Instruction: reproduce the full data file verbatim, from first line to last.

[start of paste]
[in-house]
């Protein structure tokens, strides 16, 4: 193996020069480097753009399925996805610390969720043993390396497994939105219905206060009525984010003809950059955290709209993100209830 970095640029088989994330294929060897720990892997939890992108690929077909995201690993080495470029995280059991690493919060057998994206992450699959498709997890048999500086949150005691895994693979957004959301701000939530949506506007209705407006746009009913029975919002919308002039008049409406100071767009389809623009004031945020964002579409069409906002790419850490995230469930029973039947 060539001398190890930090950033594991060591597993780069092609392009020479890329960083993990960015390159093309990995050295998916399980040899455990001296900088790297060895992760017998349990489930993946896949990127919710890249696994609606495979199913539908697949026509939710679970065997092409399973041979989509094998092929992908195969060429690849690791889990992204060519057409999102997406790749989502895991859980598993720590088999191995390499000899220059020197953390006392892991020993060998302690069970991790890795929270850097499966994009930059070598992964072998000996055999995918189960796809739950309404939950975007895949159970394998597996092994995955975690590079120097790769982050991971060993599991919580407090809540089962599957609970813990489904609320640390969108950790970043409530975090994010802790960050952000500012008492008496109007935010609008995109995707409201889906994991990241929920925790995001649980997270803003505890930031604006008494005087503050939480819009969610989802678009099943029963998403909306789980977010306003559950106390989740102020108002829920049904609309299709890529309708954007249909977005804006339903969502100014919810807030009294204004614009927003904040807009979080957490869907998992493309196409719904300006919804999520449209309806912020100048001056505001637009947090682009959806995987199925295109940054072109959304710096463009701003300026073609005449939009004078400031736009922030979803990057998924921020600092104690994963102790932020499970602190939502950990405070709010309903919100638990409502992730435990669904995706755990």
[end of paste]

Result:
[in-house]
């Protein structure tokens, strides 16, 4: 193996020069480097753009399925996805610390969720043993390396497994939105219905206060009525984010003809950059955290709209993100209830 970095640029088989994330294929060897720990892997939890992108690929077909995201690993080495470029995280059991690493919060057998994206992450699959498709997890048999500086949150005691895994693979957004959301701000939530949506506007209705407006746009009913029975919002919308002039008049409406100071767009389809623009004031945020964002579409069409906002790419850490995230469930029973039947 060539001398190890930090950033594991060591597993780069092609392009020479890329960083993990960015390159093309990995050295998916399980040899455990001296900088790297060895992760017998349990489930993946896949990127919710890249696994609606495979199913539908697949026509939710679970065997092409399973041979989509094998092929992908195969060429690849690791889990992204060519057409999102997406790749989502895991859980598993720590088999191995390499000899220059020197953390006392892991020993060998302690069970991790890795929270850097499966994009930059070598992964072998000996055999995918189960796809739950309404939950975007895949159970394998597996092994995955975690590079120097790769982050991971060993599991919580407090809540089962599957609970813990489904609320640390969108950790970043409530975090994010802790960050952000500012008492008496109007935010609008995109995707409201889906994991990241929920925790995001649980997270803003505890930031604006008494005087503050939480819009969610989802678009099943029963998403909306789980977010306003559950106390989740102020108002829920049904609309299709890529309708954007249909977005804006339903969502100014919810807030009294204004614009927003904040807009979080957490869907998992493309196409719904300006919804999520449209309806912020100048001056505001637009947090682009959806995987199925295109940054072109959304710096463009701003300026073609005449939009004078400031736009922030979803990057998924921020600092104690994963102790932020499970602190939502950990405070709010309903919100638990409502992730435990669904995706755990």